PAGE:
SEEKING TO REVIVE USUAL ABSURDITY, MSHSL EXPLORES NEW TARGETS
On April 10, the Minnehaha boys’ basketball team won their fourth-consecutive state championship at Target Center, but neither the Talon newspaper nor the Antler yearbook took photos of the historic event. Why not? Because we’re lazy?
No, because we were denied access by the Minnesota State High School League and Target Center. MSHSL had to reduce their media passes to nine per game — and chose not to give any to schools. Student-media members were told to buy tickets and take photos from the seats.
But Target Center would not allow ticket holders to use cameras with detachable lenses, which would be the only way to get photos we could use and own copyright to. Many requests for a change of either policy were refused by both MSHSL and Target Center.
I was not surprised to hear that the MSHSL had once again made an absurd rule. I was, however, surprised when I learned who the subjects were: student journalists. MSHSL operates and maintains its monopoly on high school sports through the athletes that participate in its programs. So, it’s easy to see why they would try to maintain control over those athletes through various rules and eligibility factors.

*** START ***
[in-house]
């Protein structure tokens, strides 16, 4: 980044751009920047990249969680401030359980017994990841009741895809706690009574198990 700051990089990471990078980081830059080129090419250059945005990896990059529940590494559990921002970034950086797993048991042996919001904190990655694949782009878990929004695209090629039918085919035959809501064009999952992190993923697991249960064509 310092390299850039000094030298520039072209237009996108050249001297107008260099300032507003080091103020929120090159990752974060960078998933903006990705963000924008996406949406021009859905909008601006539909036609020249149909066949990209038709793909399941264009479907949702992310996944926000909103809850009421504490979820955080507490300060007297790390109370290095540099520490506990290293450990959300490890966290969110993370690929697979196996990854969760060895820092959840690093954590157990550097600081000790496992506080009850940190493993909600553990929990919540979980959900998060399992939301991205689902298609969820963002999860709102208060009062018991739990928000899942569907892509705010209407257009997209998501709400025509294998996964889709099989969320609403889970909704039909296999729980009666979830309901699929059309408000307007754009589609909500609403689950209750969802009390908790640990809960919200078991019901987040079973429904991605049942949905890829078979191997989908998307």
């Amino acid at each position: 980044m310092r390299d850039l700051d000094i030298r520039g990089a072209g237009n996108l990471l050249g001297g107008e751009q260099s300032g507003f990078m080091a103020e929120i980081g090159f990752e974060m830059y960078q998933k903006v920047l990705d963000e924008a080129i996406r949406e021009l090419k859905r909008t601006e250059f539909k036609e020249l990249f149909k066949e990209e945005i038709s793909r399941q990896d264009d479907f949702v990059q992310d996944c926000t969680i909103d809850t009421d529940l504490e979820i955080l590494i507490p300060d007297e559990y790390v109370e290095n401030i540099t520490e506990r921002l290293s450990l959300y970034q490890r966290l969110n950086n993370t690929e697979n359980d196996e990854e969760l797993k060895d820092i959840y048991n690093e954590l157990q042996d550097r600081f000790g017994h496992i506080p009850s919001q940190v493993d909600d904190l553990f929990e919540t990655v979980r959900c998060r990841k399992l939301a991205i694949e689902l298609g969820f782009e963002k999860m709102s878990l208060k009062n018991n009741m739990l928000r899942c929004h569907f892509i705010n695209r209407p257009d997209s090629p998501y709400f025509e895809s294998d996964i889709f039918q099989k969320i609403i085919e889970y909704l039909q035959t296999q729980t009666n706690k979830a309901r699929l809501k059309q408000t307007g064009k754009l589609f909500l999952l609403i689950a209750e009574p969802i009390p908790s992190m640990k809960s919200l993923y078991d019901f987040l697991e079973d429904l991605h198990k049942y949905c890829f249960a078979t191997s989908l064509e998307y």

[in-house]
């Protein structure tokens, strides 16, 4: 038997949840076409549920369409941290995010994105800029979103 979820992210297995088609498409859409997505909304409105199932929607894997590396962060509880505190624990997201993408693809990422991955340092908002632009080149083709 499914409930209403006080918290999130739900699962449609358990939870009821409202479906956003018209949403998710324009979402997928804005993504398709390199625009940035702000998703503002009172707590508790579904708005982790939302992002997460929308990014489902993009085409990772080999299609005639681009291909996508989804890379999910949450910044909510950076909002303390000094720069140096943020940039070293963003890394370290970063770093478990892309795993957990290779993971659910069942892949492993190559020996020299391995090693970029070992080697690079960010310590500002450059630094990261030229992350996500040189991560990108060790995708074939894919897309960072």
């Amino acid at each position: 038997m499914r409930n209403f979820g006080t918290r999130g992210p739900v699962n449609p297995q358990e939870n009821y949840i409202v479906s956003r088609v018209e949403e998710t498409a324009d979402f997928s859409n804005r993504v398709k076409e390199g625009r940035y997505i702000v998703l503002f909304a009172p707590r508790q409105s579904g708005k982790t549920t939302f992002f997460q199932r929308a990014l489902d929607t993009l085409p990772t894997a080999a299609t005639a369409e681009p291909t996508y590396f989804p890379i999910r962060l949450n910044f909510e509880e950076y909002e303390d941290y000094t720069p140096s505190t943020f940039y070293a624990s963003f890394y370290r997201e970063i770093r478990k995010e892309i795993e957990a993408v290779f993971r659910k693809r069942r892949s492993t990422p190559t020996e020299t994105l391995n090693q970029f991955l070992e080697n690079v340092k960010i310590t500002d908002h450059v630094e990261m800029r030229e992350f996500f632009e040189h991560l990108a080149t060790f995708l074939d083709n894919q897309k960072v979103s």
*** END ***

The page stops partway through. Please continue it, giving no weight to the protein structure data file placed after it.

What’s not easy to see is how they would benefit from banning student journalists from taking photos at the boys’ basketball State Tournament. It clearly wasn’t due to COVID guidelines, because every usual professional photographer was there.
Thanks to the organization’s stubbornness, students were robbed of the opportunity to take photos of their own classmates finishing out an undefeated season, as others with no relation to the school were able to (not that it’s their fault, though). Furthermore, student publications now must pay for any photos from State that they want to use.
Hopefully, it was a one-time error of judgment.